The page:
More companies now grant PMEs union representation

Office workers caught without an umbrella during a sudden downpour at Raffles Place on Feb 24.
Office workers caught without an umbrella during a sudden downpour at Raffles Place on Feb 24. PHOTO: ST FILE

SINGAPORE - About 26 per cent of unionised companies now make an effort to represent professionals, managers, and executives (PMEs), the labour movement said on Thursday (July 7).

In an update on efforts to serve more PMEs, National Trades Union Congress (NTUC) assistant secretary-general Patrick Tay said 370 out of 1,400 unionised companies from 45 unions have expanded their scope of representation for this group.

This is more than double the 150 companies from 20 unions last July, three months after amendments to the Industrial Relations Act took effect to allow collective bargaining for PMEs by unions.

Mr Tay called upon more employers to work with unions to bring their PMEs into the NTUC fold.

"As the economic and manpower landscape remain volatile, it is especially critical now that we garner greater support from employers to ensure that the growing pool of PMEs is adequately protected," he said.

"The last thing employers need is for a group of their PMEs to organise over Whatsapp or Facebook and decide not to turn up for work because they're not being paid bonuses, and this becomes an illegal strike."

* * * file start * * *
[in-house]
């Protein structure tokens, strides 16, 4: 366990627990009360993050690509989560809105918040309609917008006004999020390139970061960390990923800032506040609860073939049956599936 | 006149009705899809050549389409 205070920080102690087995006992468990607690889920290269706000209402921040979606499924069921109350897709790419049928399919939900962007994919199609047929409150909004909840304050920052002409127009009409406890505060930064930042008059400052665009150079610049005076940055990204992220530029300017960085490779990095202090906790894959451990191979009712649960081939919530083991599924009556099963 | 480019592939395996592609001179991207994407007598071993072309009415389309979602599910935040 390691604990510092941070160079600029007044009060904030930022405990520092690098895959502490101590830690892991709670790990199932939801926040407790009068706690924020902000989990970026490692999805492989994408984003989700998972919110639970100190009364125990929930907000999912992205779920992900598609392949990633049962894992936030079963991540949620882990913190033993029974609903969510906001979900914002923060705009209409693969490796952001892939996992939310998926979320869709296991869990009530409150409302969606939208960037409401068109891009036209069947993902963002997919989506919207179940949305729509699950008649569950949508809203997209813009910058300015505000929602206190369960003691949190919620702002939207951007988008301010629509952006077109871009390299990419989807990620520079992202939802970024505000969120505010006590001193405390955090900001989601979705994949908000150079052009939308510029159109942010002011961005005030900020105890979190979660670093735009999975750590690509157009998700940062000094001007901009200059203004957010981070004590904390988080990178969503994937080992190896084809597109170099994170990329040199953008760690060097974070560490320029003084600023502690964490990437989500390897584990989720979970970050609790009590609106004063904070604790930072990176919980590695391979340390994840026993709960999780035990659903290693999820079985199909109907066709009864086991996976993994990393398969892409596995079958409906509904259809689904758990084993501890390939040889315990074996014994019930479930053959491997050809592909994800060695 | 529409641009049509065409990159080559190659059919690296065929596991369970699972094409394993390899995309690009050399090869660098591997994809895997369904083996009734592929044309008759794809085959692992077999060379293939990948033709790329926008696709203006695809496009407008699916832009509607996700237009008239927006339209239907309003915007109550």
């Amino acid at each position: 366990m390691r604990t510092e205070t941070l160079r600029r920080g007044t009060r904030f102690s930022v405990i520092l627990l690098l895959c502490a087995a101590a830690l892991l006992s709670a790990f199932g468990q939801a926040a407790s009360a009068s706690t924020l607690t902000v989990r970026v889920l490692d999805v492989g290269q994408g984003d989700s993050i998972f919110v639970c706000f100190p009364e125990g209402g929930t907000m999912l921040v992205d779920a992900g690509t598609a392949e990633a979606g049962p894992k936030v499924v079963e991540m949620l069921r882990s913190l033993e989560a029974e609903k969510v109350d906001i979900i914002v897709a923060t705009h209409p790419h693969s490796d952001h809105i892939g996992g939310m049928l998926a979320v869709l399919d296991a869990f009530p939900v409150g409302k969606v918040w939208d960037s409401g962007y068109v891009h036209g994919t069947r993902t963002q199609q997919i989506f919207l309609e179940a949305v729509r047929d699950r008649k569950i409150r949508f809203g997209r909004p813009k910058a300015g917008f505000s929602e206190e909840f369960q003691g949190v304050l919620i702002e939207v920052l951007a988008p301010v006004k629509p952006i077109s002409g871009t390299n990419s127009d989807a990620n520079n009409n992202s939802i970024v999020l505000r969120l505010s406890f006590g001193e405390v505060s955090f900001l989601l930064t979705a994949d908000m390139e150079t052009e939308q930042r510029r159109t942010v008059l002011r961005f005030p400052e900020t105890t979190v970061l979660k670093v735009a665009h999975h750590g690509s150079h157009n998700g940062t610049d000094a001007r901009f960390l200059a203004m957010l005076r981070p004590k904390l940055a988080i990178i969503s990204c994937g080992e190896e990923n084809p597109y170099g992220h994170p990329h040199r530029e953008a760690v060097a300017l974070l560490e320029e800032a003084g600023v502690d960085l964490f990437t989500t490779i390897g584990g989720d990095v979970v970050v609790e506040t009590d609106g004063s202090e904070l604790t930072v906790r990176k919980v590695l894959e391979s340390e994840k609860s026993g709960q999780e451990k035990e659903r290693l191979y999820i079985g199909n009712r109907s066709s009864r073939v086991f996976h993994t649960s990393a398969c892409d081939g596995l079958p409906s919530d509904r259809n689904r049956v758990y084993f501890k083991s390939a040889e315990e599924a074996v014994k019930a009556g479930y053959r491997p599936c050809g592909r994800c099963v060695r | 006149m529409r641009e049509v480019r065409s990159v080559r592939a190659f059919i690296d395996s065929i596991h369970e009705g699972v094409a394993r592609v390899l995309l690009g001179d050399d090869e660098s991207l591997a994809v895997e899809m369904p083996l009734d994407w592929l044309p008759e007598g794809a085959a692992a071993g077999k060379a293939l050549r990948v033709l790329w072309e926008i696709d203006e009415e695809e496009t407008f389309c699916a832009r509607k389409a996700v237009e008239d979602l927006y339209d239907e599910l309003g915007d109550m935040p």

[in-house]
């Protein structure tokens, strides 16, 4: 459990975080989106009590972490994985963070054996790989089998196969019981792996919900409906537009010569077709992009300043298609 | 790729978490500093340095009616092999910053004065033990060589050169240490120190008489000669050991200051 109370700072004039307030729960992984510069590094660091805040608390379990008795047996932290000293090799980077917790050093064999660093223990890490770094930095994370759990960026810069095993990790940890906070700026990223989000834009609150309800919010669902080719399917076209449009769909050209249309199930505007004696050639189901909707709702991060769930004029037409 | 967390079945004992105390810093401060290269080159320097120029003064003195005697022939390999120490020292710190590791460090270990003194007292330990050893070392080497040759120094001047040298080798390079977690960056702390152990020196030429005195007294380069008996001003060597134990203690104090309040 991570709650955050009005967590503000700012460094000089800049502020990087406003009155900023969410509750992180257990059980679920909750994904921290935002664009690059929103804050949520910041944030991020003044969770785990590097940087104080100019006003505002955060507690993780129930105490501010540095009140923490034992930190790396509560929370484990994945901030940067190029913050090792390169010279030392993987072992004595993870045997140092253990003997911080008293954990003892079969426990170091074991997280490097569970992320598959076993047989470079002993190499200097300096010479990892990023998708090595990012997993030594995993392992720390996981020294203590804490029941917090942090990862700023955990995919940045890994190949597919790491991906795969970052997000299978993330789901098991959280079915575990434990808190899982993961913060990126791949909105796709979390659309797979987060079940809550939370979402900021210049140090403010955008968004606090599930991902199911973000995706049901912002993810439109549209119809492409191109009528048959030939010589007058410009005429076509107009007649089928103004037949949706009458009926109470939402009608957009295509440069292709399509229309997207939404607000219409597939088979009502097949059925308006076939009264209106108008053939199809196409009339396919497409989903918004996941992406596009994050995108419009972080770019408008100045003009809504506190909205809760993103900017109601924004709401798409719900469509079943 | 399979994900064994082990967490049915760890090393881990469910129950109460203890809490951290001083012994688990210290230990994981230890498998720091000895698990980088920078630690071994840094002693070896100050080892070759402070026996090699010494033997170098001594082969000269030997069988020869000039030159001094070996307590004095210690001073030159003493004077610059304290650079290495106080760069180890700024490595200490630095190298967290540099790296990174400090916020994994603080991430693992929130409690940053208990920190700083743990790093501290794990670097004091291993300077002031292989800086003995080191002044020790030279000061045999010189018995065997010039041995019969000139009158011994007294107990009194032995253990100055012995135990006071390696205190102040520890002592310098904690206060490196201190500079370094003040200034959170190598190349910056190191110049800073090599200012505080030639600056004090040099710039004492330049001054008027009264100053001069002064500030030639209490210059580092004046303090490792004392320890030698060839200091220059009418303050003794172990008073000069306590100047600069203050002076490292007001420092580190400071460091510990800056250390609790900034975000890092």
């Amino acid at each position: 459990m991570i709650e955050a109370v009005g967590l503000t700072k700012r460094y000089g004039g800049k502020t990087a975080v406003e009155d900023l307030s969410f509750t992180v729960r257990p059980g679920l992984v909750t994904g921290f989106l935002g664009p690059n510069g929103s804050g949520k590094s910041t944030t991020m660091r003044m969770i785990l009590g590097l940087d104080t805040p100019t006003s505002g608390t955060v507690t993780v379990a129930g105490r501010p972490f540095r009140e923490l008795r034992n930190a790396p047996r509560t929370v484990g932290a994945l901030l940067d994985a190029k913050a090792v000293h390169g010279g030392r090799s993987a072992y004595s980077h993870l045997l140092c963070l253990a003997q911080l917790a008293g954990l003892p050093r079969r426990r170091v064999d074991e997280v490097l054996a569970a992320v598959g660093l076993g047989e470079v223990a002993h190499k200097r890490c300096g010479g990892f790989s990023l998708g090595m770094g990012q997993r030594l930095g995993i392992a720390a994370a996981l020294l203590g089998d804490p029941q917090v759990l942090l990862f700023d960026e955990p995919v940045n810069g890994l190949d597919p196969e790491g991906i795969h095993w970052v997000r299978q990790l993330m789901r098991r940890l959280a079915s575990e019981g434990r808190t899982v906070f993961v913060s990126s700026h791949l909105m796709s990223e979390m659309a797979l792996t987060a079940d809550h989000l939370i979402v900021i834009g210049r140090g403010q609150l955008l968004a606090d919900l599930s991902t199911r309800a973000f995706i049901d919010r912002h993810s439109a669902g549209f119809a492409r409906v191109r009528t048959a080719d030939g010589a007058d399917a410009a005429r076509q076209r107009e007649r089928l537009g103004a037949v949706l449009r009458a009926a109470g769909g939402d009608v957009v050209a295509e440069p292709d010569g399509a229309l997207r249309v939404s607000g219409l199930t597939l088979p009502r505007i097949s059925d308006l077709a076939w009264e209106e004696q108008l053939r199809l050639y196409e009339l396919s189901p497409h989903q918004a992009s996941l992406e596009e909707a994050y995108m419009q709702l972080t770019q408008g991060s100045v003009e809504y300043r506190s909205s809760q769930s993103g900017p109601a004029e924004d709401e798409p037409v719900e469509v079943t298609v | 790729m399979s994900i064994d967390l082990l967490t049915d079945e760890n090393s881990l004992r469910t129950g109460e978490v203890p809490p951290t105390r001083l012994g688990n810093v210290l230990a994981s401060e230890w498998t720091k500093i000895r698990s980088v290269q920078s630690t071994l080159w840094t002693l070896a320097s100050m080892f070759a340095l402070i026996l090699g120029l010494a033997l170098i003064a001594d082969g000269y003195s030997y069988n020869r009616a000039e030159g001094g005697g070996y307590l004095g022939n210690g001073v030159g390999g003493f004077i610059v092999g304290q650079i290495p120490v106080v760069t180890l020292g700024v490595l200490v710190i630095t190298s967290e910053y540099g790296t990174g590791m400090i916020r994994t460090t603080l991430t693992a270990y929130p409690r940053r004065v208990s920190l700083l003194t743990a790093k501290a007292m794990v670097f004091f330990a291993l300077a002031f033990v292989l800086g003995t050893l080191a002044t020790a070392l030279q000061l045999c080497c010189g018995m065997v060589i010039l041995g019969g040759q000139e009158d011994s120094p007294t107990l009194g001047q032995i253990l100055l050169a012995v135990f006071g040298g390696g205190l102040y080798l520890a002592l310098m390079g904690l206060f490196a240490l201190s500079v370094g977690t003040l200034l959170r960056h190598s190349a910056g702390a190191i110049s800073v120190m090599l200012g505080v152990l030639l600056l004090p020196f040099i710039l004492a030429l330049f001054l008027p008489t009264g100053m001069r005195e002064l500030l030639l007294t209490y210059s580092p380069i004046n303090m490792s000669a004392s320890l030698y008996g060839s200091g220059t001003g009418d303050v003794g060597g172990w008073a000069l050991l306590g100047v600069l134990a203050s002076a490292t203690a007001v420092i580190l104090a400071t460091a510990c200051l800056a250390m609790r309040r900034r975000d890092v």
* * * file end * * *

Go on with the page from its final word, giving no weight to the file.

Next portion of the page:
Representation among the 370 companies can range from memorandums of understanding to collective bargaining agreements on issues such as retrenchment benefits, victimisation, and unfair dismissal.

Mr Tay said that in the current economic conditions, PMEs were just as, if not more, vulnerable than the rank and file whom the unions traditionally represent.

Had NTUC not evolved to reach out to PMEs, he said, the scope of union representation could have dropped by 30 to 40 per cent.

NTUC did not have available the exact number of PME members covered by union representation. It had a total of 300,000 PME union members as of August last year.

Mr Tay also said that in the new Employment Claims Tribunal, which is to be announced in upcoming months, a PME with union membership could avail themselves of support such as a mediation network between employers, NTUC and the Government.

The labour movement is also lobbying for enhanced jurisdiction such as higher claim limits, should these PMEs' cases go to the Tribunal after tripartite mediation.

NTUC has trained some 1,700 union leaders through workshops to help them better understand the diverse needs of PMEs. It has also given out 6,000 resource kits on extending union representation for executives.